Shele Danishefsky Covlin

Man murders wife, tries to ‘marry off’ teen daughter to get his hands on dead wife’s estate: Prosecutor

The man accused of killing his wife in 2009 appeared in court Monday in New York City, and according to prosecutors, he tried to marry off his young daughter in an attempt to get his hands on his slain wife’s will.

Authorities arrested Roderick Covlin, 44, two years ago for his estranged wife’s 2009 murder, New York Daily News reports.

One of Shele Danishefsky Covlin’s daughters found her dead in just a day before Shele was set to write Covlin out of her will.

Police arrested Covlin in 2015 after police received information from his then-girlfriend. The woman told police Covlin had “made statements implicating himself” in the murder. Since his arrest, he has been held without bond.

Reports say Covlin was two months shy of inheriting half of Shele’s $4 million fortune. The other half was meant to go to their two daughters. The inheritance was being held in a trust while Covlin was in the midst of a wrongful-death suit filed against him in 2011. Court documents said Covlin could end up inheriting the money on the conditions that the court/jury found him not guilty of her death, if he was no longer a suspect, or if it had been six years since Shele’s death.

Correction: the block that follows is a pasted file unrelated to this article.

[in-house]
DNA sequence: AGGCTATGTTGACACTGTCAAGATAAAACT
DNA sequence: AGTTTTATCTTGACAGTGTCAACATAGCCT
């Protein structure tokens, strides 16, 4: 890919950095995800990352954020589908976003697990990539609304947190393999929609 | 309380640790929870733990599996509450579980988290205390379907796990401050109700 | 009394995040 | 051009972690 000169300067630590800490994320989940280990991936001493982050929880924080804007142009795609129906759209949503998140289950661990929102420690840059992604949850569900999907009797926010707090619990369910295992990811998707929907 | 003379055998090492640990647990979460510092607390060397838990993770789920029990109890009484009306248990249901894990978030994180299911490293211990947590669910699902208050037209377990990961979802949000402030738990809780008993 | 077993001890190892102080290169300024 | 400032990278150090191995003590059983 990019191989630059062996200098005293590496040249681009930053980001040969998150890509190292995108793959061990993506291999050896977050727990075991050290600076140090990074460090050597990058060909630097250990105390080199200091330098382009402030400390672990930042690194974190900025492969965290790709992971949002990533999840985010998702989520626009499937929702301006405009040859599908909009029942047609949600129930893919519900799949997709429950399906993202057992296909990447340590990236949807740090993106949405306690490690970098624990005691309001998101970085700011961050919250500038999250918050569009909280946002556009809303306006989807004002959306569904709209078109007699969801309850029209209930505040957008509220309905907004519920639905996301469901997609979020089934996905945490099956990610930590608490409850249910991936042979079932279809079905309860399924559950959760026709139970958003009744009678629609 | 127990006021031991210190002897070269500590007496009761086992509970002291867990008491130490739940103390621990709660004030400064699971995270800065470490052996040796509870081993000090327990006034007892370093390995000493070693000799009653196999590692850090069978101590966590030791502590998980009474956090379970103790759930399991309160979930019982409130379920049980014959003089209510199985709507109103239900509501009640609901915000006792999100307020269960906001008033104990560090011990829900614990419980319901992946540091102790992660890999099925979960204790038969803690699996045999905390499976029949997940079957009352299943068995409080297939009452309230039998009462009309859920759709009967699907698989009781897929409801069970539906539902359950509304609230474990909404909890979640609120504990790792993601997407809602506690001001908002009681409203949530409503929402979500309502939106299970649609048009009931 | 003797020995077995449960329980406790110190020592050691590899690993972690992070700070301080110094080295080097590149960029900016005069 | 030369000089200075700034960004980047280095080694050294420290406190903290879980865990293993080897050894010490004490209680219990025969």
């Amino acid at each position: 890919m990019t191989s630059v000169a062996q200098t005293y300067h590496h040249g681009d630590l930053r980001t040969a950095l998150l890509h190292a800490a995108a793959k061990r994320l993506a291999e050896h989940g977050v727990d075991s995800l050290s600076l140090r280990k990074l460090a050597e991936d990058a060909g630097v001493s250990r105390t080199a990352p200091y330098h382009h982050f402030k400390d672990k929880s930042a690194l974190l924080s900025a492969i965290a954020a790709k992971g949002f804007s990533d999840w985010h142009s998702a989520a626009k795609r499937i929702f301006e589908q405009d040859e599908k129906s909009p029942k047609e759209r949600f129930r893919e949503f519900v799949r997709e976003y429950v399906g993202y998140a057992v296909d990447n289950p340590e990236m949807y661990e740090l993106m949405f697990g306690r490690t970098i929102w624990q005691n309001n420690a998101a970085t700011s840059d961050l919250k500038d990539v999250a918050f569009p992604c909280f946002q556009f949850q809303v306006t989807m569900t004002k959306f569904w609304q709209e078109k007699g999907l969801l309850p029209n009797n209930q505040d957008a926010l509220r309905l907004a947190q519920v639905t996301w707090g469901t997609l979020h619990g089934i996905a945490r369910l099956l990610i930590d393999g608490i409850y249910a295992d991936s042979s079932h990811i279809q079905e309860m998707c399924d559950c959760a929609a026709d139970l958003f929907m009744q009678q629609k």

Shele started divorce proceedings shortly before her death.

Authorities initially ruled Shele’s death as undetermined after investigators thought she slipped and hit her head. Her Orthodox Jewish family refused an autopsy for religious reasons. However, the family agreed to have her body exhumed and examined, and medical examiners ruled in April 2010 that Shele died of strangulation.

At the time of her death, Covlin lived across the hall and still had a key to the apartment. Shele told her friends that her estranged husband threatened to hurt he. She she and her two kids obtained protective orders against him.

Covlin is also accused of attempting to arrange a marriage between his then 13-year-old daughter and a Mexican man, in a desperate bid to get the inheritance tied up in the wrongful-death suit. A witness allegedly recorded Colvin discussing a plan that involved paying a man in Mexico $10,000 to marry his daughter so that she would no longer be a minor, according to a report by Daily News written at the time.

His lawyer, Robert Gottlieb, argued that Covlin tried to protect his kid, and didn’t try to get money.

“He did something that looking back even Mr. Covlin would say obviously he shouldn’t have done, but it was not, again, money … it was to protect his children.”

[Feature Photo: Family Handout]